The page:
About The Anabasis of Alexander, by Arrian of Nicomedia
The Anabasis of Alexander, by Arrian of Nicomedia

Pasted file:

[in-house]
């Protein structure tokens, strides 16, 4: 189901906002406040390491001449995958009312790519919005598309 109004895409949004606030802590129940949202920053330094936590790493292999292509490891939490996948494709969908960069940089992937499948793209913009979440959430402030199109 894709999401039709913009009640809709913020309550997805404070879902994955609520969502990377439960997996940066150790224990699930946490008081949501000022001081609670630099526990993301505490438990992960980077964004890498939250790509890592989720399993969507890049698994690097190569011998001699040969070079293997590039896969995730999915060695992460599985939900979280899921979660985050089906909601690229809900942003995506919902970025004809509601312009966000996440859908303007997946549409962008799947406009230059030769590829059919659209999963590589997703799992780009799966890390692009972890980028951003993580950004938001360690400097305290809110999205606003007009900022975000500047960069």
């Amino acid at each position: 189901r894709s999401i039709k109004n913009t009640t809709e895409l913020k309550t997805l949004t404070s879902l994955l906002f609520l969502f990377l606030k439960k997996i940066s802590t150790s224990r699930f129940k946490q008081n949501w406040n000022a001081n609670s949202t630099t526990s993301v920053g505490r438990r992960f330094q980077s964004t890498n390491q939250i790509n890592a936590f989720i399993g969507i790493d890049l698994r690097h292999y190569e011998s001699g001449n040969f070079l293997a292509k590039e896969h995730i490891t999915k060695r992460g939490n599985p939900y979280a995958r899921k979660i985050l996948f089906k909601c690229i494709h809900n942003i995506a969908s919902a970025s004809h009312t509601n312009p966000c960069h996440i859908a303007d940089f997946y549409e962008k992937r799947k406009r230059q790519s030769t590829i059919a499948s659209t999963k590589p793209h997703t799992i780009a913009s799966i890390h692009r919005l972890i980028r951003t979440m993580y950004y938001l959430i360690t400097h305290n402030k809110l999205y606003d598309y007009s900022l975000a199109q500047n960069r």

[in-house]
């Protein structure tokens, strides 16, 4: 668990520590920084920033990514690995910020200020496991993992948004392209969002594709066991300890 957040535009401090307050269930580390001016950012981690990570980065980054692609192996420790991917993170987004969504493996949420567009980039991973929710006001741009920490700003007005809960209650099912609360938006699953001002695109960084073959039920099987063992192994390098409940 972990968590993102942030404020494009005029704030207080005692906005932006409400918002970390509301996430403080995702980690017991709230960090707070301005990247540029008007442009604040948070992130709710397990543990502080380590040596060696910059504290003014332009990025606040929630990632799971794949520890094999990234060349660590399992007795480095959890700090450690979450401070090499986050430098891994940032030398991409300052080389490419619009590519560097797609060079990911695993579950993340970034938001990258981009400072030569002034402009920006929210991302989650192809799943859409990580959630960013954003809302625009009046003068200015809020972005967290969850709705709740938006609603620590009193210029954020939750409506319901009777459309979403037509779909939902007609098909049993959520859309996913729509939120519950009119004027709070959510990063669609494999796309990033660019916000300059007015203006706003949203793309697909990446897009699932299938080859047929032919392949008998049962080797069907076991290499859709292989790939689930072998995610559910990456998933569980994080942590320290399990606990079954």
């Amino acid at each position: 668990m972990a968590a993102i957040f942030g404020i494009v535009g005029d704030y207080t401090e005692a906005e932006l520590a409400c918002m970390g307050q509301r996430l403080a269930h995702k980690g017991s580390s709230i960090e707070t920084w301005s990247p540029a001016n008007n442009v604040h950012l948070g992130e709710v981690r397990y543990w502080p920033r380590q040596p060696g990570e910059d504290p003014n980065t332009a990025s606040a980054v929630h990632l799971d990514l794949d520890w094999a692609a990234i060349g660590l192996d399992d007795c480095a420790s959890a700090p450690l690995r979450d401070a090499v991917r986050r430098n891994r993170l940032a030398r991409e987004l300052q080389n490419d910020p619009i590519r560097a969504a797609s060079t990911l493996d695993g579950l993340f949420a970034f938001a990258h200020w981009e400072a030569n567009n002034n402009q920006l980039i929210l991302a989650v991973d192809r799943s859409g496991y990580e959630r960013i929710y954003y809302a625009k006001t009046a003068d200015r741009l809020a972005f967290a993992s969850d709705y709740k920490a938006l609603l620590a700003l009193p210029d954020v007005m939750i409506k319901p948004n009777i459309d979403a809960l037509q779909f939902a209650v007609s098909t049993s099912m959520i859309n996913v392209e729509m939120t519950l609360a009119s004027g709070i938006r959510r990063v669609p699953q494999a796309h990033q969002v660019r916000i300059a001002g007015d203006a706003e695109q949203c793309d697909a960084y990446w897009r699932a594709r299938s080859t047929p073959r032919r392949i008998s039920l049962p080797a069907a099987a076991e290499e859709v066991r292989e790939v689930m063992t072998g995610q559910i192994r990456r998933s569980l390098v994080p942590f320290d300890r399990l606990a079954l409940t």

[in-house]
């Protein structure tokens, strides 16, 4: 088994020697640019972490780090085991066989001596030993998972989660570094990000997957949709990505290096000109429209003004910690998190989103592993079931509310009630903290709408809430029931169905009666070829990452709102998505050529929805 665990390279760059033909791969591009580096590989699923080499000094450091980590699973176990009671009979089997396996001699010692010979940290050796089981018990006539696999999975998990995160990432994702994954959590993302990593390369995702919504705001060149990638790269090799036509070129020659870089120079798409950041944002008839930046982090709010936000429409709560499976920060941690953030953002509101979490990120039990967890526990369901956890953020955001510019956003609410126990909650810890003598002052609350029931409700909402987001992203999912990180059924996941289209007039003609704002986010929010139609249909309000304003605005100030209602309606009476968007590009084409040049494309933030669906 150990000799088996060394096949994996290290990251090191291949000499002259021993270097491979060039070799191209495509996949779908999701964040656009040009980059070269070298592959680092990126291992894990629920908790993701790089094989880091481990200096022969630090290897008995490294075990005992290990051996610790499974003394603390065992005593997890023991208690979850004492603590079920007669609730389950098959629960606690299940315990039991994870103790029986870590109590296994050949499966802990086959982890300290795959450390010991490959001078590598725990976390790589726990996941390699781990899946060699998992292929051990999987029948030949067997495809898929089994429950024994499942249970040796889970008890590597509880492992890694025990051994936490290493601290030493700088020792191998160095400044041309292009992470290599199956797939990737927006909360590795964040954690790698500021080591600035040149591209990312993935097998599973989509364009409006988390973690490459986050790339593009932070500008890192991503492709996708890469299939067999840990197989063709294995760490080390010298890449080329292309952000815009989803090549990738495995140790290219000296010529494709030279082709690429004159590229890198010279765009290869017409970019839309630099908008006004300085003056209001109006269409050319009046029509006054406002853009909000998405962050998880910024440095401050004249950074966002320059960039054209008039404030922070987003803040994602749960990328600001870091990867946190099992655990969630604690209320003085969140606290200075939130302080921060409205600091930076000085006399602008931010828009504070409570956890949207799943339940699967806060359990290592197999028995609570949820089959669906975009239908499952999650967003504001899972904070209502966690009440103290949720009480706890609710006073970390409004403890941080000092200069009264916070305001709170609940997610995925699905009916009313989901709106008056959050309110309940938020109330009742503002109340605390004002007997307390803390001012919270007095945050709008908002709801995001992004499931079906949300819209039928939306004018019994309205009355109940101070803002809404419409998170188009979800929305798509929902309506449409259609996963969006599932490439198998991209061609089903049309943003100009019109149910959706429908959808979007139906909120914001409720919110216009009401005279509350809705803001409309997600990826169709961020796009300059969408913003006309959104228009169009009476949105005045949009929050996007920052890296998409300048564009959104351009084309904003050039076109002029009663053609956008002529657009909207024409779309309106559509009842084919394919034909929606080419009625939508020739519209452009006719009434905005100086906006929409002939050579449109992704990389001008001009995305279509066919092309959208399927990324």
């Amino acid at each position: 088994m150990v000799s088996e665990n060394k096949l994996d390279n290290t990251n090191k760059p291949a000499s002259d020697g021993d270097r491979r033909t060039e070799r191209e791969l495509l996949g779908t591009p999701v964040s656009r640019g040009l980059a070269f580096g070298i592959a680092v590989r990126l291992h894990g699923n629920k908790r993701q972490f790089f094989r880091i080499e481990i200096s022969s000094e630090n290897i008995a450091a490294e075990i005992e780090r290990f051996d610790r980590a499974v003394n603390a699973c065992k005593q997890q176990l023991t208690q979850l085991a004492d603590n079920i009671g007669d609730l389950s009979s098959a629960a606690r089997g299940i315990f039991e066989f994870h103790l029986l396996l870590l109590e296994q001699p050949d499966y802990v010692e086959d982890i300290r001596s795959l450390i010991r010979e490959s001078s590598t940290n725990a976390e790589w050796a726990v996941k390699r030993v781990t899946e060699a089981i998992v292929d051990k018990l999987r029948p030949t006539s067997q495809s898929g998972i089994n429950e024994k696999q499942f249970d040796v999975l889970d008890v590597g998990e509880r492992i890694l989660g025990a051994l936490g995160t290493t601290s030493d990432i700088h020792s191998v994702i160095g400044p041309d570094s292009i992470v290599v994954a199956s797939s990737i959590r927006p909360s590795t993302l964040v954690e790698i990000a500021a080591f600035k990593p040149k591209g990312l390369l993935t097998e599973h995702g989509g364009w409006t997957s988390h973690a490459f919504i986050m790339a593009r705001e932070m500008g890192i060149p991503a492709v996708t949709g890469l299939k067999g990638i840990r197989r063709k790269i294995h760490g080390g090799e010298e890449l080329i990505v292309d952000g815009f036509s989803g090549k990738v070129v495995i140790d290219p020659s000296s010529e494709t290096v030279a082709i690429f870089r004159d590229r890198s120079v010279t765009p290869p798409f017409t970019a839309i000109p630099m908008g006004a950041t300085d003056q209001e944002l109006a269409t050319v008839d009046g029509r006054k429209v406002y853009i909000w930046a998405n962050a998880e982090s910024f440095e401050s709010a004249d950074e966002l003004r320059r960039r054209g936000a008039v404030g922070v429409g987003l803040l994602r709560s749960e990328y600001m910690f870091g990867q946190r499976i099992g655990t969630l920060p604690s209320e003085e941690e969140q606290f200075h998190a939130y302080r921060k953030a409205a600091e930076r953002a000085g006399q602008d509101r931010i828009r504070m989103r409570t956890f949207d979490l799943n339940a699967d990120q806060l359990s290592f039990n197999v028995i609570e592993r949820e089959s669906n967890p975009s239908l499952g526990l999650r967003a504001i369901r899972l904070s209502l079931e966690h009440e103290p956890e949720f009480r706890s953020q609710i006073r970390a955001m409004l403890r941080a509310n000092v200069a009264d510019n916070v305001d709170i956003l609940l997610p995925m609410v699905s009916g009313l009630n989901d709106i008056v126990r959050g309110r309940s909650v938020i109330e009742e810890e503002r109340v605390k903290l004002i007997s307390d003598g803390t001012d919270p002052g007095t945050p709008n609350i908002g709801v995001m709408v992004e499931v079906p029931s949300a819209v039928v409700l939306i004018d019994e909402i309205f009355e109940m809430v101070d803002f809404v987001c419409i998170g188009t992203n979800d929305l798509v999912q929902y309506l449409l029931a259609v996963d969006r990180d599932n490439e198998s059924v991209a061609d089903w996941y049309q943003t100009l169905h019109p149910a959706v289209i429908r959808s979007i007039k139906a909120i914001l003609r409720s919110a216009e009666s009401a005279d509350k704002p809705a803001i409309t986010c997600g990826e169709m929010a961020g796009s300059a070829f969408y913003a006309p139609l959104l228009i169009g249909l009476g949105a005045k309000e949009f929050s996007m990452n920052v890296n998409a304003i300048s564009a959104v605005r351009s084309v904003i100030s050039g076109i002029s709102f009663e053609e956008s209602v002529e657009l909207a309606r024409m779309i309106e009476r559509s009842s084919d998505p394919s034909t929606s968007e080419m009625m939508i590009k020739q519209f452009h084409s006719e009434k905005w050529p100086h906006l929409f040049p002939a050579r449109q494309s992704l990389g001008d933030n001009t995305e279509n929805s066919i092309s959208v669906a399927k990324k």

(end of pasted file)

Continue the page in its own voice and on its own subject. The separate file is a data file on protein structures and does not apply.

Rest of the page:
The Anabasis gives a broadly chronological account of the reign of Alexander the Great of Macedon (336–323 BC), with a particular focus on military matters. After a short Preface concerning Arrian's sources, Book 1 covers the early years of Alexander's reign (336–334 BC), including notable descriptions of Alexander's sack of Thebes in 335 and the battle of the Granicus in summer 334 BC. Book 2 is dominated by three large set-piece military operations: the campaign and battle of Issus (333 BC) and the sieges of Tyre and Gaza (332 BC). Book 3 begins with an account of Alexander in Egypt, including his visit to the oracle of Zeus-Ammon at Siwah (winter 332/331 BC), before turning to the battle of Gaugamela and defeat of Darius III (331 BC). The latter half of the book describes Alexander's pursuit of Darius through northern Iran, the revolt of the pretender Bessus, and the deaths of Philotas and Parmenio (331-329 BC). Book 4 describes the long Sogdian campaign of 329-327 BC against Bessus, Spitamenes, and Oxyartes, and the early stages of the campaigns in the Punjab (327-326 BC), with a notable departure from chronological sequence at 4.7-14, where Arrian collects many of the most notorious stories tending to Alexander's discredit in a single apologetic digression (the killing of Cleitus, the proskynesis affair, the pages' conspiracy and the death of Callisthenes). Book 5 continues the narrative of the Indian campaign of 326 BC, including Alexander's arrival at Nysa, the battle with Porus at the Hydaspes river, and the decision at the Hyphasis not to push on further into India. Book 6 describes the journey down the Indus to the Indian Ocean (326-325 BC), including the increasingly brutal violence inflicted on the local inhabitants by the Macedonians en route (notably at the Malli town), and the crossing of the Gedrosian Desert (325-324 BC). Book 7 recounts the events of Alexander's final year, including the Susa marriages, the Opis mutiny, the death of Hephaestion, and Alexander's own death (324-323 BC).